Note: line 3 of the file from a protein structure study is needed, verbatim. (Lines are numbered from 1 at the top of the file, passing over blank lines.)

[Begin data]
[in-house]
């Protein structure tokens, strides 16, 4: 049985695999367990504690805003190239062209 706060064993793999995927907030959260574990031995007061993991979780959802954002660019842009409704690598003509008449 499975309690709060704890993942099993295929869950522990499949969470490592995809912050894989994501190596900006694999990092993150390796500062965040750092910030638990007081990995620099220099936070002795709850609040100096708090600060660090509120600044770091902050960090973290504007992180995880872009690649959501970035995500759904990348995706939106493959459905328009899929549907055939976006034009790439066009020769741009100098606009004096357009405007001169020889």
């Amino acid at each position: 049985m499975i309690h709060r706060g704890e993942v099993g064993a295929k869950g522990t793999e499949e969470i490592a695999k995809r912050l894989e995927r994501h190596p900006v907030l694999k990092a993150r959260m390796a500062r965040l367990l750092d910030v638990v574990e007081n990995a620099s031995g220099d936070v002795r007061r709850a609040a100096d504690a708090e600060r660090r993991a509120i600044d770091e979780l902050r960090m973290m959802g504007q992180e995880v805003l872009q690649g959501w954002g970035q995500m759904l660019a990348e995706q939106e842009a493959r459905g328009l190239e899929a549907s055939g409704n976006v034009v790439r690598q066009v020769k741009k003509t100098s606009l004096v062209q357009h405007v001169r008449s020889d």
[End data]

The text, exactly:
């Amino acid at each position: 049985m499975i309690h709060r706060g704890e993942v099993g064993a295929k869950g522990t793999e499949e969470i490592a695999k995809r912050l894989e995927r994501h190596p900006v907030l694999k990092a993150r959260m390796a500062r965040l367990l750092d910030v638990v574990e007081n990995a620099s031995g220099d936070v002795r007061r709850a609040a100096d504690a708090e600060r660090r993991a509120i600044d770091e979780l902050r960090m973290m959802g504007q992180e995880v805003l872009q690649g959501w954002g970035q995500m759904l660019a990348e995706q939106e842009a493959r459905g328009l190239e899929a549907s055939g409704n976006v034009v790439r690598q066009v020769k741009k003509t100098s606009l004096v062209q357009h405007v001169r008449s020889d």